Amnesty International is opposed to the death penalty in all circumstances and urges the Nigerian authorities to ensure that the death by stoning sentence against Ms Hussaini is not carried out. Amnesty International has on several previous occasions asked the Nigerian authorities not to introduce punishments which amount to ill-treatment and torture under new laws based on Sharia.

Amnesty International UK's Merton group yesterday delivered a 1,465-signature petition to the Nigerian High Commission in London calling on the Nigerian authorities to commute the sentence. The group's website (http:\\ has also raised awareness of this matter throughout the world, with an 'e-petition' being signed by hundreds of supporters from countries as diverse as Japan, Italy, Ireland, Belgium, Sweden, Spain, Greece, Croatia, Jamaica, Canada, the United States and the United Kingdom.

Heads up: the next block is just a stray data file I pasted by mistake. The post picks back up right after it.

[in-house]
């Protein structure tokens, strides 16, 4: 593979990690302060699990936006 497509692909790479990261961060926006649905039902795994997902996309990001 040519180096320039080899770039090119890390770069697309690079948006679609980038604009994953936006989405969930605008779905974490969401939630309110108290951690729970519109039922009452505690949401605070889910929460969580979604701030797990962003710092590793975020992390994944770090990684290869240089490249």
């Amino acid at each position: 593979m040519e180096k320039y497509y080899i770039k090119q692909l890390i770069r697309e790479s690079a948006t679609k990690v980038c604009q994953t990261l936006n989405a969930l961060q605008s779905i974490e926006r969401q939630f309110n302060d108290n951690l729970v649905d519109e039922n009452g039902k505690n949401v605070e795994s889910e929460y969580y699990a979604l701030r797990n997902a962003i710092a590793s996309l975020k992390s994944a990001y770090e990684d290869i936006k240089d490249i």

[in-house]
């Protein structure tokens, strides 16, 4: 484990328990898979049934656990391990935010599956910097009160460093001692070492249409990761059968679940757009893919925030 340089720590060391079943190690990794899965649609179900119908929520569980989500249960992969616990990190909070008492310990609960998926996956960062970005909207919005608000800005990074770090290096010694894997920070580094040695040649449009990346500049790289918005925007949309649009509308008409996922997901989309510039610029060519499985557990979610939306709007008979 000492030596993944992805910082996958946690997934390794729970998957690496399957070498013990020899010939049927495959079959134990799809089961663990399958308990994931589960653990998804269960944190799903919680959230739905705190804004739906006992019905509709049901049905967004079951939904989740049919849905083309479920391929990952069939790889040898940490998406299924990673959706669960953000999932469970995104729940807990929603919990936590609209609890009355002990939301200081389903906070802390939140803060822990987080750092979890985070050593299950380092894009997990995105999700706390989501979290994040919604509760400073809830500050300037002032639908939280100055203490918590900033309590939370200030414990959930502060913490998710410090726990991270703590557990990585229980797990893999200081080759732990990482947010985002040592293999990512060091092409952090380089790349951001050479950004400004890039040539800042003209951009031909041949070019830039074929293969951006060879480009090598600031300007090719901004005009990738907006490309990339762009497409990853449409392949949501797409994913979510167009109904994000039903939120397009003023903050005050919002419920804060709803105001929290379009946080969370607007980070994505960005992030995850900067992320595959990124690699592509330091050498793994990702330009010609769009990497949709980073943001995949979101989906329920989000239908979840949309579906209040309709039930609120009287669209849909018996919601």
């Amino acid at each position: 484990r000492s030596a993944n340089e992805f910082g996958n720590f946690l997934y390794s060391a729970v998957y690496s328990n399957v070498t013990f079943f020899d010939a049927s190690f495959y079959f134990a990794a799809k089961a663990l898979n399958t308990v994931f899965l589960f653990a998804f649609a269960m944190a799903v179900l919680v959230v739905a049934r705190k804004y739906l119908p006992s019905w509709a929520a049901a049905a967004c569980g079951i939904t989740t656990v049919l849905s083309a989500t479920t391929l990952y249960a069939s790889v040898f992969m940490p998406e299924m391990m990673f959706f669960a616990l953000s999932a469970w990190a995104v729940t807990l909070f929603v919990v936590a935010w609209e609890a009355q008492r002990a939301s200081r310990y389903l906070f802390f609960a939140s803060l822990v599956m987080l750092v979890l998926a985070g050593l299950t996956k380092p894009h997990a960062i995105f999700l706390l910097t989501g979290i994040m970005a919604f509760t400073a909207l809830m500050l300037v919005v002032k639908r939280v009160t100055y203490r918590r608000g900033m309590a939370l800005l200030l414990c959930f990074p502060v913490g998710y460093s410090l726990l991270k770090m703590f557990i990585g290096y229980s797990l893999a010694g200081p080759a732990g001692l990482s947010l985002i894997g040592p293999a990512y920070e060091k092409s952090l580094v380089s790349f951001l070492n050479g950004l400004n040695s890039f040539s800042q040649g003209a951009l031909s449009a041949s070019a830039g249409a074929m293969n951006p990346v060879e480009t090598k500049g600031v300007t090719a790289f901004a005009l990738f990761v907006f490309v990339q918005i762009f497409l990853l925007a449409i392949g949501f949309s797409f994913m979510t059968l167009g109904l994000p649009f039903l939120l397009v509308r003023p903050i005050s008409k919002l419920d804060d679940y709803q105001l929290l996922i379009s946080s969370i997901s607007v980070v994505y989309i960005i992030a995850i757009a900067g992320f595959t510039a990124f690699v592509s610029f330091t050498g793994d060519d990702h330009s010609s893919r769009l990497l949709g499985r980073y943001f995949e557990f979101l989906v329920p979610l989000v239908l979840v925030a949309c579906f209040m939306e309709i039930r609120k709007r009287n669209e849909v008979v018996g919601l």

'We had an excellent response and gathered about 800 signatures in two days,' said John Sotiropoulos of the Merton group. 'Even if Safiya wins her appeal, the punishment remains on the books in several Nigerian states, and it is only a matter of time before a similar case comes before the courts.'

An Amnesty International school group last week also delivered a similar petition to the Nigerian High Commission. The students, from Oundle School in Peterborough, handed in a petition containing over 1,000 signatures.

Amnesty International continues to monitor the repercussions on human rights of the implementation of Sharia-based penal codes in several states of northern Nigeria. The organisation currently has a delegation in Nigeria and, together with other Nigerian human rights and Women's rights's rightss rights's rights's rights's rights's rights groups, is assessing the situation closely.

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